This increased minimum salary threshold will affect employees who fall under some, but not all, of these other exemptions in New York. For example, exempt employees under the professional exemption are not subject to a New York salary threshold. However, employees will still be subject to the federal threshold. Likewise, outside sales people will still be subject to the federal minimum requirements. Where the state and federal government vary in their minimums, the higher wage will prevail. 

Non-exempt employees

If an employer decides to reclassify an employee as “non-exempt,” the employer does not need to comply with these increases for exempt employees, though they must maintain accurate records of hours worked for all non-exempt individuals.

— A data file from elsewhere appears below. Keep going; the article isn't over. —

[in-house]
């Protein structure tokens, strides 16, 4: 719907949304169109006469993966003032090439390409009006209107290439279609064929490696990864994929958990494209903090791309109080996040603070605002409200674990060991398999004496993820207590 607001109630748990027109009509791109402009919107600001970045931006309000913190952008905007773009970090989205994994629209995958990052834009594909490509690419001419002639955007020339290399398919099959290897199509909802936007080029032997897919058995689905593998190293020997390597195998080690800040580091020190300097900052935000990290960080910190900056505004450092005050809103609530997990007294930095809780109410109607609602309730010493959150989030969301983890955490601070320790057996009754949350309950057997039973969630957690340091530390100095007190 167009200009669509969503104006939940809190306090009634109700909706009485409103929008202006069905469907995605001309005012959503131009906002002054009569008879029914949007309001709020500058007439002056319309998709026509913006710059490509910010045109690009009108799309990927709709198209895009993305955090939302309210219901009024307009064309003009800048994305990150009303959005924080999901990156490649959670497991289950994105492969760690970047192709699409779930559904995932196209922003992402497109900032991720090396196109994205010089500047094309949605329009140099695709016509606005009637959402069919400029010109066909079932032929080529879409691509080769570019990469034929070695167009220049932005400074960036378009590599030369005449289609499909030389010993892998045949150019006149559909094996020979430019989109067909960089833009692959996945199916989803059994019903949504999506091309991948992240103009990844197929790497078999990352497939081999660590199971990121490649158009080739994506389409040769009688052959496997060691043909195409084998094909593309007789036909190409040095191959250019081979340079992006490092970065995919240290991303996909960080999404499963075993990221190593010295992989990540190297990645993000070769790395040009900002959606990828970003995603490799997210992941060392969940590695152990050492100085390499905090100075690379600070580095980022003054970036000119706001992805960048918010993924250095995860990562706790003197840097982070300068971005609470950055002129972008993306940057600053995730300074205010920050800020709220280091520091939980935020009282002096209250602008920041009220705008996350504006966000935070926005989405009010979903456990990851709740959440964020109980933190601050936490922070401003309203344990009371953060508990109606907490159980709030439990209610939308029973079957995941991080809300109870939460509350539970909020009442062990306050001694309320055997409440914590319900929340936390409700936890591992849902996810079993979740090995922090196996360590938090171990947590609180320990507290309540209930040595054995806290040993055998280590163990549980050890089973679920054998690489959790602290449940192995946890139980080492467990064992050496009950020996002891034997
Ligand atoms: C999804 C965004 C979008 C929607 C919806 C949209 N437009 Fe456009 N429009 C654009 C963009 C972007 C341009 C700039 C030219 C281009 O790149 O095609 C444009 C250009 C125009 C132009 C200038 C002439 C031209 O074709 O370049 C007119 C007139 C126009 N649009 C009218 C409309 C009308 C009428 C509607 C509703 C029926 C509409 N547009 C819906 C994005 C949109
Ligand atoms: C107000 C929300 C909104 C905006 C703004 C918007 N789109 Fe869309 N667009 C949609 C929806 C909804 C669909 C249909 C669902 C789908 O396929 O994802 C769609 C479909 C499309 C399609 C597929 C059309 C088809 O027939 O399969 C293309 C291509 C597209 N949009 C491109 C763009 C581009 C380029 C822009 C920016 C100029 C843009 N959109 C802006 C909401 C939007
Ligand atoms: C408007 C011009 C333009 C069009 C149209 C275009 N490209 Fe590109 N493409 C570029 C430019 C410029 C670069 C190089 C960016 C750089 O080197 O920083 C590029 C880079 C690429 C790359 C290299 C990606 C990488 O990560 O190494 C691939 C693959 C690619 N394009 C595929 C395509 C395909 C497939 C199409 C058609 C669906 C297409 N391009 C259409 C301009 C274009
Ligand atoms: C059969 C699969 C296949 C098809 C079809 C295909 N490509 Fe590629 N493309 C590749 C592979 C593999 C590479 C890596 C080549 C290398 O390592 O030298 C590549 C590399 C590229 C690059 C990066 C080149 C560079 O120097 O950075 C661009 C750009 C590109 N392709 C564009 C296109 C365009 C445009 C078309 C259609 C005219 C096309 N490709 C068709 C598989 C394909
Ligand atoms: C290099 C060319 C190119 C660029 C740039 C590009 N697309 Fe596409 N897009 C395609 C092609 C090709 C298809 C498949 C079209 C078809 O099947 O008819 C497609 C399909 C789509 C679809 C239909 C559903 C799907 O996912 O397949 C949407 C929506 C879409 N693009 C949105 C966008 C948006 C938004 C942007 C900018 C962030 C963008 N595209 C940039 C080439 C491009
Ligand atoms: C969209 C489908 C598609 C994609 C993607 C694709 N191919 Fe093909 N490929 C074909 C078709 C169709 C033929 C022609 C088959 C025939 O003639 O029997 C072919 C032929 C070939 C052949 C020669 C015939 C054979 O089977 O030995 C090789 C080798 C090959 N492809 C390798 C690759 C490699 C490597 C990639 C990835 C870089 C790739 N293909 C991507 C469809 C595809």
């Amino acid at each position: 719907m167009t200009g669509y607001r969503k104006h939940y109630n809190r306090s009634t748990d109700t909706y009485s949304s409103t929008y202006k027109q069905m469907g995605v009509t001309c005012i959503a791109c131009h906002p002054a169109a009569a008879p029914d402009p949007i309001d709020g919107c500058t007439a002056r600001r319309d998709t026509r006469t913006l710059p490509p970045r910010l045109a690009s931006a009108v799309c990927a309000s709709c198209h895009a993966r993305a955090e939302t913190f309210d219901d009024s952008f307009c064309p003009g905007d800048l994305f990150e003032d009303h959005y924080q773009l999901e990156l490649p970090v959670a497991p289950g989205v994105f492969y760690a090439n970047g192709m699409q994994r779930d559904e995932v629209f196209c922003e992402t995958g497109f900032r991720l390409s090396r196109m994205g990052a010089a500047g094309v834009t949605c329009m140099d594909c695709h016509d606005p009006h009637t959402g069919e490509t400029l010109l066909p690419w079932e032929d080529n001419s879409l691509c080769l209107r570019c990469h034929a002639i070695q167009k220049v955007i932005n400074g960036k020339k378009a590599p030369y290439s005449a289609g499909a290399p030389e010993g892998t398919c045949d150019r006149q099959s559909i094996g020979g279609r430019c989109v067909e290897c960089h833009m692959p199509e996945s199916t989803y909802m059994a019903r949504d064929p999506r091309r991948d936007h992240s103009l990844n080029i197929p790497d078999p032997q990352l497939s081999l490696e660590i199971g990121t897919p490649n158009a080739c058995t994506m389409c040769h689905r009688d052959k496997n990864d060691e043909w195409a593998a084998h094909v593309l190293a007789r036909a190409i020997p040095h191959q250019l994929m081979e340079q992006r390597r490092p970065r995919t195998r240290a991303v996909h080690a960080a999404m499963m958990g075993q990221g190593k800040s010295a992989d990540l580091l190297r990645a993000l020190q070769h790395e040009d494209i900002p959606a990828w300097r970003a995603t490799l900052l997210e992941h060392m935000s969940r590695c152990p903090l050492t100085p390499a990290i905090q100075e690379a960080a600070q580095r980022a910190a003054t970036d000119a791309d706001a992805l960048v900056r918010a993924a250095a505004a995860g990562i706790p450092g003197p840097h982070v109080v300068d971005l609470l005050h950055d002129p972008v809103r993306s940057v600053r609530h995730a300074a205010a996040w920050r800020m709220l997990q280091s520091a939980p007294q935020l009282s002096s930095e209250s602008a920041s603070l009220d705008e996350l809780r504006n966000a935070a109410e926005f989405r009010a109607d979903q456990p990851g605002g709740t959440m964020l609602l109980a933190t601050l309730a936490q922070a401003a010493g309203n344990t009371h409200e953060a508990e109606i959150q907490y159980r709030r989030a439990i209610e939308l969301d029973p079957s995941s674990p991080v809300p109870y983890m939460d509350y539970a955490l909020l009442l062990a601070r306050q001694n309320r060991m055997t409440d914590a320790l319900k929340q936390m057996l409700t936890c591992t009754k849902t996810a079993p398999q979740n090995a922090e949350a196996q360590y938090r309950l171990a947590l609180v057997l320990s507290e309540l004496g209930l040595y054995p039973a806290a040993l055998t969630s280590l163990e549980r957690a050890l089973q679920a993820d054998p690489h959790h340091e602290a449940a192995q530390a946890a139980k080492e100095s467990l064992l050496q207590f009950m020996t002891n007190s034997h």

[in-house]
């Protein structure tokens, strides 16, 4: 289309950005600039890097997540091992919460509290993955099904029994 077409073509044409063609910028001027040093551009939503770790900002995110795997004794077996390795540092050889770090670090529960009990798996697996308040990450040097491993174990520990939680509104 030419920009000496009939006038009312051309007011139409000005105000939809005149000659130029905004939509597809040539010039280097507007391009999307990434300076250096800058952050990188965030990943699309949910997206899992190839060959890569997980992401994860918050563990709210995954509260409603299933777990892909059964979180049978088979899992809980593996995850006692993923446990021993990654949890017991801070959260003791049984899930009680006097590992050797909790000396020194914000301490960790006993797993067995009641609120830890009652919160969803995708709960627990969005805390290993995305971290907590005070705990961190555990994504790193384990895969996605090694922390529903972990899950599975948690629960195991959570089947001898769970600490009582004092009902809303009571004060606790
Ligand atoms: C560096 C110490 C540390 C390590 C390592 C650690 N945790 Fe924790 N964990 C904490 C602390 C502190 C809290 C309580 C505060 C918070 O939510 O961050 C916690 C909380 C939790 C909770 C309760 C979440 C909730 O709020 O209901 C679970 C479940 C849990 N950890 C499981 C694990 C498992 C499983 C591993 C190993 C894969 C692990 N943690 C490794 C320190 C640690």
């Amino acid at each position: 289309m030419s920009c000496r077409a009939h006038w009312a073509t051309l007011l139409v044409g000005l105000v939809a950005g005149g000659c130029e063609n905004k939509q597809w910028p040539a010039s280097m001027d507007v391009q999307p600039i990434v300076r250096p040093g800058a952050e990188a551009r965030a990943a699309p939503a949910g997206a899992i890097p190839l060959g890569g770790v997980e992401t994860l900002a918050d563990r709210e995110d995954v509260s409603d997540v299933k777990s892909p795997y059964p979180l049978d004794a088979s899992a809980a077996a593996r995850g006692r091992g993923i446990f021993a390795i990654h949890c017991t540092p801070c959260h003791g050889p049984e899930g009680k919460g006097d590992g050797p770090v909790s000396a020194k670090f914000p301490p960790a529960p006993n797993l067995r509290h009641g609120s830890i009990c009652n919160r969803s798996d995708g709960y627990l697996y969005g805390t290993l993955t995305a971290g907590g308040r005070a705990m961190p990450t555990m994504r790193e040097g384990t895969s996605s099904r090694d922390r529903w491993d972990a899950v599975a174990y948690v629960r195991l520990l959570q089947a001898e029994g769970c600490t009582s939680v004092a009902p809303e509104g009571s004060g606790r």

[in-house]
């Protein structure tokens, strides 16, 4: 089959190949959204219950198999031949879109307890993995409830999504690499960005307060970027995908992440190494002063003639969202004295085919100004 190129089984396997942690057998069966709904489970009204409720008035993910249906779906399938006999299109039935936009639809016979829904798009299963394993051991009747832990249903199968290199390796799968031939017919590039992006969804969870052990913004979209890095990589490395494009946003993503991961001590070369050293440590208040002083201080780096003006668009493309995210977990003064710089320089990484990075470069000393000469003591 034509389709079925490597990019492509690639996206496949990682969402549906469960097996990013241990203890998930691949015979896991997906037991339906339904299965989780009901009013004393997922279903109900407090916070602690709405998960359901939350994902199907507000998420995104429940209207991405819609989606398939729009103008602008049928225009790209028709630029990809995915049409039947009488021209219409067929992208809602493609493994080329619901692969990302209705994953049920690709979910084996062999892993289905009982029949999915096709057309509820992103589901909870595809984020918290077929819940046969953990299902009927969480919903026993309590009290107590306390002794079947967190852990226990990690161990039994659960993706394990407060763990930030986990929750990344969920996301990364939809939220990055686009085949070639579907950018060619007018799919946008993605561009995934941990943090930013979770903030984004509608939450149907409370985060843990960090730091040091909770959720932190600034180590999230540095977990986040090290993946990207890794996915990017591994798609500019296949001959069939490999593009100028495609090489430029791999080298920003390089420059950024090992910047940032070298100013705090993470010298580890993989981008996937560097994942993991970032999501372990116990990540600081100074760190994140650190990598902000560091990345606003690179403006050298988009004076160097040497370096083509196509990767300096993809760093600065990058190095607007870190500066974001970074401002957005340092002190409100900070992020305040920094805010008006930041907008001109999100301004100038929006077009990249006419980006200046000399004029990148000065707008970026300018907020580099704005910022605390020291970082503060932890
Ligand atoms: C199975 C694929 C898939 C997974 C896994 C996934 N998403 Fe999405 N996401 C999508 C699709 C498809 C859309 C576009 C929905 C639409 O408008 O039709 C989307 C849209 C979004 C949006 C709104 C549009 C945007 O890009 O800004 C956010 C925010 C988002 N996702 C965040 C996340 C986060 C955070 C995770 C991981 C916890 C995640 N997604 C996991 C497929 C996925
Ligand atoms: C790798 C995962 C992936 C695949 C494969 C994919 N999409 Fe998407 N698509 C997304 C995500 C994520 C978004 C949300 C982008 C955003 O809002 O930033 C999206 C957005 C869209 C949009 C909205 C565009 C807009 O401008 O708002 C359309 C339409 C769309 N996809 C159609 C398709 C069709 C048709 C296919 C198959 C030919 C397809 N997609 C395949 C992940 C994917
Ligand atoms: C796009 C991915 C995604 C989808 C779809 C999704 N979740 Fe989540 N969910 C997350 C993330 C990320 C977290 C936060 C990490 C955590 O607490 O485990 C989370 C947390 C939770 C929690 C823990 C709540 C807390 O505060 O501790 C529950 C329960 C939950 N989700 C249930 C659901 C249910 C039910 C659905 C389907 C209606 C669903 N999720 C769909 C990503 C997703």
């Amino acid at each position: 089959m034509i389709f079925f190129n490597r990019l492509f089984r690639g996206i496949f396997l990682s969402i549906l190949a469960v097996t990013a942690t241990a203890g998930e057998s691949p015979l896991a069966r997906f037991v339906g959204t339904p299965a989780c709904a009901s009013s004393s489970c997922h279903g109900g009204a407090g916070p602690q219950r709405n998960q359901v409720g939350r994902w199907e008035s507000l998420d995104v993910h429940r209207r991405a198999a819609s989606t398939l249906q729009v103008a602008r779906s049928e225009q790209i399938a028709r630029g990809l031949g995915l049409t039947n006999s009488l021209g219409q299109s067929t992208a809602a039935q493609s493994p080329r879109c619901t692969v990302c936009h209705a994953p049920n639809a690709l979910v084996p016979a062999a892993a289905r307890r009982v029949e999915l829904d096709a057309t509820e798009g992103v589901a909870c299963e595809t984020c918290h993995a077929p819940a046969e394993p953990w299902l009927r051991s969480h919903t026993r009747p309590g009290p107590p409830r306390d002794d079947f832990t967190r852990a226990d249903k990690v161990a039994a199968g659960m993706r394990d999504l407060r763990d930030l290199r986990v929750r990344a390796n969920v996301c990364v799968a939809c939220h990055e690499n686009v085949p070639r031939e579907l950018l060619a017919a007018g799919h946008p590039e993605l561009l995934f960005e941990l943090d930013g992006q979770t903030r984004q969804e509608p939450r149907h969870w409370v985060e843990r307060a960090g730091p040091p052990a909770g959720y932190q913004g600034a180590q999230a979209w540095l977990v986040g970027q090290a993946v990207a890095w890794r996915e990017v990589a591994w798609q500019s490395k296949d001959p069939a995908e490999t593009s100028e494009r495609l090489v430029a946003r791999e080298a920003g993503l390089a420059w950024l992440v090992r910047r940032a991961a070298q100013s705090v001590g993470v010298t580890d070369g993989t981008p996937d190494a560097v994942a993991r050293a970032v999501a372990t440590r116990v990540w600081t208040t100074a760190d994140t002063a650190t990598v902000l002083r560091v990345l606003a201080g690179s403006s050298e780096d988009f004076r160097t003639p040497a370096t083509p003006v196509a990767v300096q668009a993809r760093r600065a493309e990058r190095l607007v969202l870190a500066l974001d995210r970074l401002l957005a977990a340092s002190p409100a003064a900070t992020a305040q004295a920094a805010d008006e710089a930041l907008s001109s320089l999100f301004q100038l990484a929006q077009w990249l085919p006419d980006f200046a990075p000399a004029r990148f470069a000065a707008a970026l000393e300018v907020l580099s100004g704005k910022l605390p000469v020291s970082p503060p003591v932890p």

The employee would earn at least minimum wage for every hour worked and time and a half for all hours worked over 40. The employee will likely also be subject to “spread of hours pay” – an extra hour of pay at the minimum wage rate that must be paid to non-exempt employees covered under particular wage orders when the time between the beginning and end of their workday exceeds 10 hours.  

Minimum wage

New York also has tiered minimum wage across different geographic regions of the state. Like the exemption thresholds for administrative and executive employees, these tiers last saw an increase on Dec. 31, 2018.